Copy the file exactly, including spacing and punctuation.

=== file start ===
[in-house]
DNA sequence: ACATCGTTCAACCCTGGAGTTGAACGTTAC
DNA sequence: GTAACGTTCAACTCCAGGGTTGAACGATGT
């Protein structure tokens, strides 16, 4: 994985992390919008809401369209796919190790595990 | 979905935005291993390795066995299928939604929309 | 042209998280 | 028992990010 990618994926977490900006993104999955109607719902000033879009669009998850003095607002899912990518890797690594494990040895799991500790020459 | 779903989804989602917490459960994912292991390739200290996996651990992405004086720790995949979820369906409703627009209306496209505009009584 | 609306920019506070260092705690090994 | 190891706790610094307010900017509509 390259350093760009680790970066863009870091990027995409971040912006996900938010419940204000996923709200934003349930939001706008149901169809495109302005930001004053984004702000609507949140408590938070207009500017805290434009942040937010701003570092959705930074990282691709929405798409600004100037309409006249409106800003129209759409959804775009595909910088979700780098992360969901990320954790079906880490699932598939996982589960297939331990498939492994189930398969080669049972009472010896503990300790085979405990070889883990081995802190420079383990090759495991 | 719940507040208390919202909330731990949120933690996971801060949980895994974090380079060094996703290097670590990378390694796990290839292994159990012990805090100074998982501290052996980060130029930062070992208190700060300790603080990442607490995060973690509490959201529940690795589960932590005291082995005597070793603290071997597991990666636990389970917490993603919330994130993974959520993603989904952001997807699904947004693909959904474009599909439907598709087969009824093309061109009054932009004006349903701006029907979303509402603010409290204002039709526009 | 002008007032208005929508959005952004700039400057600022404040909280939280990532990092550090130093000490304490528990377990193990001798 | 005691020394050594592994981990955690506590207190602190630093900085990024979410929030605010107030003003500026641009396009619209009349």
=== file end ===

[in-house]
DNA sequence: ACATCGTTCAACCCTGGAGTTGAACGTTAC
DNA sequence: GTAACGTTCAACTCCAGGGTTGAACGATGT
């Protein structure tokens, strides 16, 4: 994985992390919008809401369209796919190790595990 | 979905935005291993390795066995299928939604929309 | 042209998280 | 028992990010 990618994926977490900006993104999955109607719902000033879009669009998850003095607002899912990518890797690594494990040895799991500790020459 | 779903989804989602917490459960994912292991390739200290996996651990992405004086720790995949979820369906409703627009209306496209505009009584 | 609306920019506070260092705690090994 | 190891706790610094307010900017509509 390259350093760009680790970066863009870091990027995409971040912006996900938010419940204000996923709200934003349930939001706008149901169809495109302005930001004053984004702000609507949140408590938070207009500017805290434009942040937010701003570092959705930074990282691709929405798409600004100037309409006249409106800003129209759409959804775009595909910088979700780098992360969901990320954790079906880490699932598939996982589960297939331990498939492994189930398969080669049972009472010896503990300790085979405990070889883990081995802190420079383990090759495991 | 719940507040208390919202909330731990949120933690996971801060949980895994974090380079060094996703290097670590990378390694796990290839292994159990012990805090100074998982501290052996980060130029930062070992208190700060300790603080990442607490995060973690509490959201529940690795589960932590005291082995005597070793603290071997597991990666636990389970917490993603919330994130993974959520993603989904952001997807699904947004693909959904474009599909439907598709087969009824093309061109009054932009004006349903701006029907979303509402603010409290204002039709526009 | 002008007032208005929508959005952004700039400057600022404040909280939280990532990092550090130093000490304490528990377990193990001798 | 005691020394050594592994981990955690506590207190602190630093900085990024979410929030605010107030003003500026641009396009619209009349």